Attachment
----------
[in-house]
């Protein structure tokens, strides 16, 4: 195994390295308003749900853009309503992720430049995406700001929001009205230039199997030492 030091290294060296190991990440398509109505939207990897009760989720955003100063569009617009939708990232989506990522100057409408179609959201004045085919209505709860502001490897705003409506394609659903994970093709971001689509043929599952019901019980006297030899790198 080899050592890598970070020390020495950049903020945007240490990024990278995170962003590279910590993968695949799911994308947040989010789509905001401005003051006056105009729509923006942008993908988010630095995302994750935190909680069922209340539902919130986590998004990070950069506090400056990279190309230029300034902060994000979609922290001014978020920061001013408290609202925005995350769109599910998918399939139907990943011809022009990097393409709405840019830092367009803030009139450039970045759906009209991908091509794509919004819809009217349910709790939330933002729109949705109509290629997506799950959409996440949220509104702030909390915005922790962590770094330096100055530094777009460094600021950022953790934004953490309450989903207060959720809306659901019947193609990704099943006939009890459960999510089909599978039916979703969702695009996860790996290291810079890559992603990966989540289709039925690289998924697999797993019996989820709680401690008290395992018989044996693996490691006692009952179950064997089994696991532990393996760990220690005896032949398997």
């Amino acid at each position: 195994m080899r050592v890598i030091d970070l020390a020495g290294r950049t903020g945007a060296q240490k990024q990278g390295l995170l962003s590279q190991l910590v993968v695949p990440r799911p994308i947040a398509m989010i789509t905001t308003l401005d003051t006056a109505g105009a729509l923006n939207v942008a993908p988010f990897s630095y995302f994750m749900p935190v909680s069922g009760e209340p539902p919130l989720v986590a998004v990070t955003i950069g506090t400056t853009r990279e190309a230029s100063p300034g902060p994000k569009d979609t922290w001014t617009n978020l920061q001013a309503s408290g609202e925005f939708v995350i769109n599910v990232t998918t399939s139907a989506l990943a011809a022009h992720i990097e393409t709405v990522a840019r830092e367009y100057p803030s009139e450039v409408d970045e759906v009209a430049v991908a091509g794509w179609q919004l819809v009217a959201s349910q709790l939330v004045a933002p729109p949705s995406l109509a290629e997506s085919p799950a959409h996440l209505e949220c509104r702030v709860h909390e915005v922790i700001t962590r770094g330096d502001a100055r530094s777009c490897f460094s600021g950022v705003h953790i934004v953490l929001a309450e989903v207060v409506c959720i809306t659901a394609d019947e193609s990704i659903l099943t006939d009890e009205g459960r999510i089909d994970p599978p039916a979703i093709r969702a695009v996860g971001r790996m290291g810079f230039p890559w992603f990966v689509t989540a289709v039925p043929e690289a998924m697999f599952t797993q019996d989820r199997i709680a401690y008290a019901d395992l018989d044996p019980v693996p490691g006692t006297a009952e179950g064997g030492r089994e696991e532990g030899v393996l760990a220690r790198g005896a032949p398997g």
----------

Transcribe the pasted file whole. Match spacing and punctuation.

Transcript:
[in-house]
């Protein structure tokens, strides 16, 4: 195994390295308003749900853009309503992720430049995406700001929001009205230039199997030492 030091290294060296190991990440398509109505939207990897009760989720955003100063569009617009939708990232989506990522100057409408179609959201004045085919209505709860502001490897705003409506394609659903994970093709971001689509043929599952019901019980006297030899790198 080899050592890598970070020390020495950049903020945007240490990024990278995170962003590279910590993968695949799911994308947040989010789509905001401005003051006056105009729509923006942008993908988010630095995302994750935190909680069922209340539902919130986590998004990070950069506090400056990279190309230029300034902060994000979609922290001014978020920061001013408290609202925005995350769109599910998918399939139907990943011809022009990097393409709405840019830092367009803030009139450039970045759906009209991908091509794509919004819809009217349910709790939330933002729109949705109509290629997506799950959409996440949220509104702030909390915005922790962590770094330096100055530094777009460094600021950022953790934004953490309450989903207060959720809306659901019947193609990704099943006939009890459960999510089909599978039916979703969702695009996860790996290291810079890559992603990966989540289709039925690289998924697999797993019996989820709680401690008290395992018989044996693996490691006692009952179950064997089994696991532990393996760990220690005896032949398997």
């Amino acid at each position: 195994m080899r050592v890598i030091d970070l020390a020495g290294r950049t903020g945007a060296q240490k990024q990278g390295l995170l962003s590279q190991l910590v993968v695949p990440r799911p994308i947040a398509m989010i789509t905001t308003l401005d003051t006056a109505g105009a729509l923006n939207v942008a993908p988010f990897s630095y995302f994750m749900p935190v909680s069922g009760e209340p539902p919130l989720v986590a998004v990070t955003i950069g506090t400056t853009r990279e190309a230029s100063p300034g902060p994000k569009d979609t922290w001014t617009n978020l920061q001013a309503s408290g609202e925005f939708v995350i769109n599910v990232t998918t399939s139907a989506l990943a011809a022009h992720i990097e393409t709405v990522a840019r830092e367009y100057p803030s009139e450039v409408d970045e759906v009209a430049v991908a091509g794509w179609q919004l819809v009217a959201s349910q709790l939330v004045a933002p729109p949705s995406l109509a290629e997506s085919p799950a959409h996440l209505e949220c509104r702030v709860h909390e915005v922790i700001t962590r770094g330096d502001a100055r530094s777009c490897f460094s600021g950022v705003h953790i934004v953490l929001a309450e989903v207060v409506c959720i809306t659901a394609d019947e193609s990704i659903l099943t006939d009890e009205g459960r999510i089909d994970p599978p039916a979703i093709r969702a695009v996860g971001r790996m290291g810079f230039p890559w992603f990966v689509t989540a289709v039925p043929e690289a998924m697999f599952t797993q019996d989820r199997i709680a401690y008290a019901d395992l018989d044996p019980v693996p490691g006692t006297a009952e179950g064997g030492r089994e696991e532990g030899v393996l760990a220690r790198g005896a032949p398997g």